Volume 6, Issue 1 (Winter 2017)                   JOHE 2017, 6(1): 1-8 | Back to browse issues page

XML Print

Download citation:
BibTeX | RIS | EndNote | Medlars | ProCite | Reference Manager | RefWorks
Send citation to:

Haghighat M, Khavanin A, Allameh A. Oxidative stress indices in rats’ lung tissues following simultaneous exposure to noise and styrene. JOHE. 2017; 6 (1) :1-8
URL: http://johe.rums.ac.ir/article-1-243-en.html
1- MSc Student of Occupational Health Engineering Dept. of Occupational Health, Faculty of Medical Sciences, Tarbiat Modares University, Tehran, Iran.
2- Associate Prof., Dept. of Occupational Health, Faculty of Medical Sciences, Tarbiat Modares University, Tehran, Iran. , Khavanin@modares.ac.ir
3- Professor., Dept. of Anatomical Sciences, Faculty of Medical Sciences, Tarbiat Modares University, Tehran, Iran.
Abstract:   (3313 Views)

Background: Simultaneous exposure to noise and organic solvents such as styrene is an indispensable part of today’s industries. Numerous studies were done related to ototoxic effects of co-exposure to noise and styrene while some evidences showed the adverse effects of such exposure on other organs. In this study, we aimed to assess the subacute effects of combined exposure to noise and styrene on rats’ lung tissue.

Materials and Methods: Twenty-four Wistar male rats were divided in four groups including: A) control, B) rats exposed to 100 dB octave band of noise, C) rats exposed to 750 ppm styrene alone, and D) rats exposed to combination of 100 dB noise and 750 ppm styrene. Following the last day of exposure, the rats were euthanized and their lung tissues were excised, homogenized and assayed for biological analysis of malondialdehyde (MDA), glutathione (GSH), catalase (CAT) and superoxide dismutase (SOD). The results were analyzed using SPSS software.

Results: MDA increased significantly (P < 0.001) at the end of experiment in the group exposed to styrene and noise-styrene. GSH concentrations decreased significantly in styrene and noise-styrene group (P < 0.001). SOD (P < 0.001) and CAT (P < 0.05) activities were determined to be significantly lower for the styrene and noise-styrene groups compared to the control group.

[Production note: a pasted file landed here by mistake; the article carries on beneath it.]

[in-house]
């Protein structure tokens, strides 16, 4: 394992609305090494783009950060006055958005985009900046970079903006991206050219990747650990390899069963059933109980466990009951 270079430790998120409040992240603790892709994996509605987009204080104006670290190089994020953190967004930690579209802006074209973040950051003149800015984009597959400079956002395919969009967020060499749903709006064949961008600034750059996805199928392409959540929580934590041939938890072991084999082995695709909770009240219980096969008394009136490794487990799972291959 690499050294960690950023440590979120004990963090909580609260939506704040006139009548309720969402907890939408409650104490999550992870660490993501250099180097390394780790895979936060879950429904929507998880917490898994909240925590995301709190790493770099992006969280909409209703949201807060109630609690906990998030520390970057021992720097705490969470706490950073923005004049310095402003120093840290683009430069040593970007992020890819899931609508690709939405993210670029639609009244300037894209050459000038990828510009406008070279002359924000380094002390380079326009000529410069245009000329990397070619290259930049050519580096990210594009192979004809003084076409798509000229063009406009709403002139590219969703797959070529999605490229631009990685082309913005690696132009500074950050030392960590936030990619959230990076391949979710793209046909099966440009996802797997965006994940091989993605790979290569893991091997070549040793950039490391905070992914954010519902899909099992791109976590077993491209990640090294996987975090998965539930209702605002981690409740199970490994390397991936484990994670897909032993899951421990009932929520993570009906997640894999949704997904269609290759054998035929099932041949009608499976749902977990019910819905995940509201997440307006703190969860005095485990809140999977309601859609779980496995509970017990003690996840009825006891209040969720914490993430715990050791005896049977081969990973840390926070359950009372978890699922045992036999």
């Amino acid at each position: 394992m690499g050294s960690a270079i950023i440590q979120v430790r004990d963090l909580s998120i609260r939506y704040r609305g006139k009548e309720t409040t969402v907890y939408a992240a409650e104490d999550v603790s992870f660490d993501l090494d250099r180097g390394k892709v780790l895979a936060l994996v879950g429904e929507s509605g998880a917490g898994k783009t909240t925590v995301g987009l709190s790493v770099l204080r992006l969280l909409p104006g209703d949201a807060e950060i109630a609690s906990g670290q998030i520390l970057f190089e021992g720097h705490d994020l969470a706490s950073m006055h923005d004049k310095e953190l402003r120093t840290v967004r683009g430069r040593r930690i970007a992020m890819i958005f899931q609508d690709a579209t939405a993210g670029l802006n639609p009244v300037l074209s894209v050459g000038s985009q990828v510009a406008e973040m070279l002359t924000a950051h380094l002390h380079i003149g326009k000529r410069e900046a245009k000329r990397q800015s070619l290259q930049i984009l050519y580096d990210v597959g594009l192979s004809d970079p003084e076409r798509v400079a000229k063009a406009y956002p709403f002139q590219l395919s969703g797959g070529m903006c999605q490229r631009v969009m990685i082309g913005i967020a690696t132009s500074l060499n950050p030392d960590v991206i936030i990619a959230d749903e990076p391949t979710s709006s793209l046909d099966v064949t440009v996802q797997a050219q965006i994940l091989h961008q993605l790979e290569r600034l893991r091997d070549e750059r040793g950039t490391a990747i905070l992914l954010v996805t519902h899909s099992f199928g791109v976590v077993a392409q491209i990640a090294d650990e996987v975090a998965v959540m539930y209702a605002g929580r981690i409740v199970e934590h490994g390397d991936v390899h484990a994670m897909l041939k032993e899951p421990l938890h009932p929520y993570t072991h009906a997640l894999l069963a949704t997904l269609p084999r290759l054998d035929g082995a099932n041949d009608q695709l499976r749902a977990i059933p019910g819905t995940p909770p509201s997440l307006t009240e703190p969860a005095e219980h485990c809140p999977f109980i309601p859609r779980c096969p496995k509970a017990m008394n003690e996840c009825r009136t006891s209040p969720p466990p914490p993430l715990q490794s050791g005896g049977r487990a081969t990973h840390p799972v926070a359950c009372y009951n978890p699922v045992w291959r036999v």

Conclusions: In conclusion, our results indicated that exposure to combination of noise and styrene caused oxidative stress, increased lipid peroxidation, and antioxidant depletion. These results appear to support the fact that co-exposure to noise and styrene might cause oxidative stress-induced damage to the lung tissue. Since simultaneous exposure to noise and styrene has an additive effect in this regard, further studies are necessary to be carried out on the effects of noise and organic solvents co-exposure.

Full-Text [PDF 631 kb]   (683 Downloads) |   |   Full-Text (HTML)  (338 Views)  
Type of Study: original article | Subject: Occupational Health
Received: 2017/04/10 | Accepted: 2017/05/13 | ePublished: 2017/07/1

1. International Agency for Research on Cancer. IARC monographs on the evaluation of carcinogenic risk of chemicals to man. Wallingford, Oxfordshire, England: Centre for Agriculture and Bioscience International (CABI); 1972 Vol 1; 184p. Record Number: 19732703314. Available from: https://www.cabdirect.org/cabdirect/abstract/19732703314